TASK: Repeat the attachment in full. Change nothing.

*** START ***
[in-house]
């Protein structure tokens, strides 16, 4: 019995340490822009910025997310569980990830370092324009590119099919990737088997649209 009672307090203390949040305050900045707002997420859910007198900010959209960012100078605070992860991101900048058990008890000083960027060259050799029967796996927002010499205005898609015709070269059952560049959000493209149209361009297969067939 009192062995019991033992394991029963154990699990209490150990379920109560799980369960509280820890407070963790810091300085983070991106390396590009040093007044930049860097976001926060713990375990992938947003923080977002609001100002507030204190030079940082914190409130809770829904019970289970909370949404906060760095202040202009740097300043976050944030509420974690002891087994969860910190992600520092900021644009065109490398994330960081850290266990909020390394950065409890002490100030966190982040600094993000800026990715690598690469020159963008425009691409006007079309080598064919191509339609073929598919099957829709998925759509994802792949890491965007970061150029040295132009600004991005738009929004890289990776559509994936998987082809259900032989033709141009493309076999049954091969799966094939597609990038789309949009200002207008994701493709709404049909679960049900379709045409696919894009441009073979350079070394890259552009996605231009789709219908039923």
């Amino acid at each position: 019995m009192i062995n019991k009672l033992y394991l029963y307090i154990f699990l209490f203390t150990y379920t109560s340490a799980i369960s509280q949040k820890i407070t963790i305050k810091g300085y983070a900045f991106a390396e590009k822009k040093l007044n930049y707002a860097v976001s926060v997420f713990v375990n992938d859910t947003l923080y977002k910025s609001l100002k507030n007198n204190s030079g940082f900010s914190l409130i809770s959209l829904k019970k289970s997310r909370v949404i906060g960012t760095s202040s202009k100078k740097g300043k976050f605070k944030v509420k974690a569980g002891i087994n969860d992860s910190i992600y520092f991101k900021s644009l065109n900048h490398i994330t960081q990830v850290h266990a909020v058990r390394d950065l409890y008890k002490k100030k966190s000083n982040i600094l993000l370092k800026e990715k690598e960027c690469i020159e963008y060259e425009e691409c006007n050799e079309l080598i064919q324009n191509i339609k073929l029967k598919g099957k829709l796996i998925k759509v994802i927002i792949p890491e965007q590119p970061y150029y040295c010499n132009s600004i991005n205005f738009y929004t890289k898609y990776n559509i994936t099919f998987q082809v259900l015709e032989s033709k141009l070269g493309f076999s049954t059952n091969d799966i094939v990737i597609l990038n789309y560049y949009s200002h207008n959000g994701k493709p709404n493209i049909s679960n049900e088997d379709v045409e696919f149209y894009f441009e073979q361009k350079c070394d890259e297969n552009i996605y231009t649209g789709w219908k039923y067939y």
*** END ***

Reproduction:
[in-house]
């Protein structure tokens, strides 16, 4: 019995340490822009910025997310569980990830370092324009590119099919990737088997649209 009672307090203390949040305050900045707002997420859910007198900010959209960012100078605070992860991101900048058990008890000083960027060259050799029967796996927002010499205005898609015709070269059952560049959000493209149209361009297969067939 009192062995019991033992394991029963154990699990209490150990379920109560799980369960509280820890407070963790810091300085983070991106390396590009040093007044930049860097976001926060713990375990992938947003923080977002609001100002507030204190030079940082914190409130809770829904019970289970909370949404906060760095202040202009740097300043976050944030509420974690002891087994969860910190992600520092900021644009065109490398994330960081850290266990909020390394950065409890002490100030966190982040600094993000800026990715690598690469020159963008425009691409006007079309080598064919191509339609073929598919099957829709998925759509994802792949890491965007970061150029040295132009600004991005738009929004890289990776559509994936998987082809259900032989033709141009493309076999049954091969799966094939597609990038789309949009200002207008994701493709709404049909679960049900379709045409696919894009441009073979350079070394890259552009996605231009789709219908039923």
């Amino acid at each position: 019995m009192i062995n019991k009672l033992y394991l029963y307090i154990f699990l209490f203390t150990y379920t109560s340490a799980i369960s509280q949040k820890i407070t963790i305050k810091g300085y983070a900045f991106a390396e590009k822009k040093l007044n930049y707002a860097v976001s926060v997420f713990v375990n992938d859910t947003l923080y977002k910025s609001l100002k507030n007198n204190s030079g940082f900010s914190l409130i809770s959209l829904k019970k289970s997310r909370v949404i906060g960012t760095s202040s202009k100078k740097g300043k976050f605070k944030v509420k974690a569980g002891i087994n969860d992860s910190i992600y520092f991101k900021s644009l065109n900048h490398i994330t960081q990830v850290h266990a909020v058990r390394d950065l409890y008890k002490k100030k966190s000083n982040i600094l993000l370092k800026e990715k690598e960027c690469i020159e963008y060259e425009e691409c006007n050799e079309l080598i064919q324009n191509i339609k073929l029967k598919g099957k829709l796996i998925k759509v994802i927002i792949p890491e965007q590119p970061y150029y040295c010499n132009s600004i991005n205005f738009y929004t890289k898609y990776n559509i994936t099919f998987q082809v259900l015709e032989s033709k141009l070269g493309f076999s049954t059952n091969d799966i094939v990737i597609l990038n789309y560049y949009s200002h207008n959000g994701k493709p709404n493209i049909s679960n049900e088997d379709v045409e696919f149209y894009f441009e073979q361009k350079c070394d890259e297969n552009i996605y231009t649209g789709w219908k039923y067939y």